Subaltern Studies III.Writings on South Asian History and Society, ed. by Ranagit Guha, Oxford University Press, New Delhi, 1984. 3. Bhatnagar M.K, The Insights into The Novels of R.K. Narayanan; Atlantic

Publishers and Distributors, Nice Printing Press, New Delhi, India, 2002. 4. Dalton Dennis Nonviolence in Action Gandhis Power; Oxford University Press,

New Delhi,1998. 5. Ghosh Avik, Communication, Technology and Human Development: Recent

eperience in Indian social Sector; Sage Publication, New Delhi, India, 2005.

6.

Gowda D. Javare, Inaugural Address National Seminar on Gandhiji in Indian

Literature, Mysore, 1970, University of Karnataka Press, Karnataka.1971. 7. Kumar J. Keval, Mass Communication in India; Jaico Publishing House,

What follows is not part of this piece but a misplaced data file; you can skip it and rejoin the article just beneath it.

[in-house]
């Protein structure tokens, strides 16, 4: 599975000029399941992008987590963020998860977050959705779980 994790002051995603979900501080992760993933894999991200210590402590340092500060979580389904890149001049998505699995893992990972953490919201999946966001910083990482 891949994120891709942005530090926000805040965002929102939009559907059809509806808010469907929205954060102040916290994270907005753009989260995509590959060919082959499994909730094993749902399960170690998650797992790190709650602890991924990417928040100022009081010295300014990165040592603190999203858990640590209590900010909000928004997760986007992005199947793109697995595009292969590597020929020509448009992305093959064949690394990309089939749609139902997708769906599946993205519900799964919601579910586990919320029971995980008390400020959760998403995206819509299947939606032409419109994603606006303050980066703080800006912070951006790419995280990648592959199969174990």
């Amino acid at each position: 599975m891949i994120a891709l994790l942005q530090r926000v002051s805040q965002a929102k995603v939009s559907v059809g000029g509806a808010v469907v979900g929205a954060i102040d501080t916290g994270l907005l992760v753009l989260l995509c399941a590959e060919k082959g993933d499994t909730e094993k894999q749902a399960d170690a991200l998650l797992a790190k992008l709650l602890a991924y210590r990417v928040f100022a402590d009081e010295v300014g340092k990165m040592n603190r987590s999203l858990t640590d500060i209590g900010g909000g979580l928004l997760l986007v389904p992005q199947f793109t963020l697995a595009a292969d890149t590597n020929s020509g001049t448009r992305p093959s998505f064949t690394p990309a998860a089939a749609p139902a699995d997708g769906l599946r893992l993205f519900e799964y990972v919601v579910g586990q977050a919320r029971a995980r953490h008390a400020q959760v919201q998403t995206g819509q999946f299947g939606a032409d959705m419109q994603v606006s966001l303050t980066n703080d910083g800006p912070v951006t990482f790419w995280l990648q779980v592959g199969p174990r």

Snehesh Printers, Mumbai, India, 2004. 8. Naik Dr. M. K, English National Seminar on Gandhiji in Indian Literature,

Mysore, 1970, University of Karnataka Press, Karnataka.1971. 9. Naik Dr. M. K, A History of Indian English Literature, Sahitya Academy, New

Delhi, 1982. 10. Nayak H. M, Welcome Speech National Seminar on Gandhiji in Indian

Literature, Mysore, 1970, University of Karnataka Press, Karnataka.1971. 11. All quotations of the novel Kanthapura are cited from Rao Raja, Kanthapura;

Orient Paperbacks, V. K Printers, New Delhi, India, 1970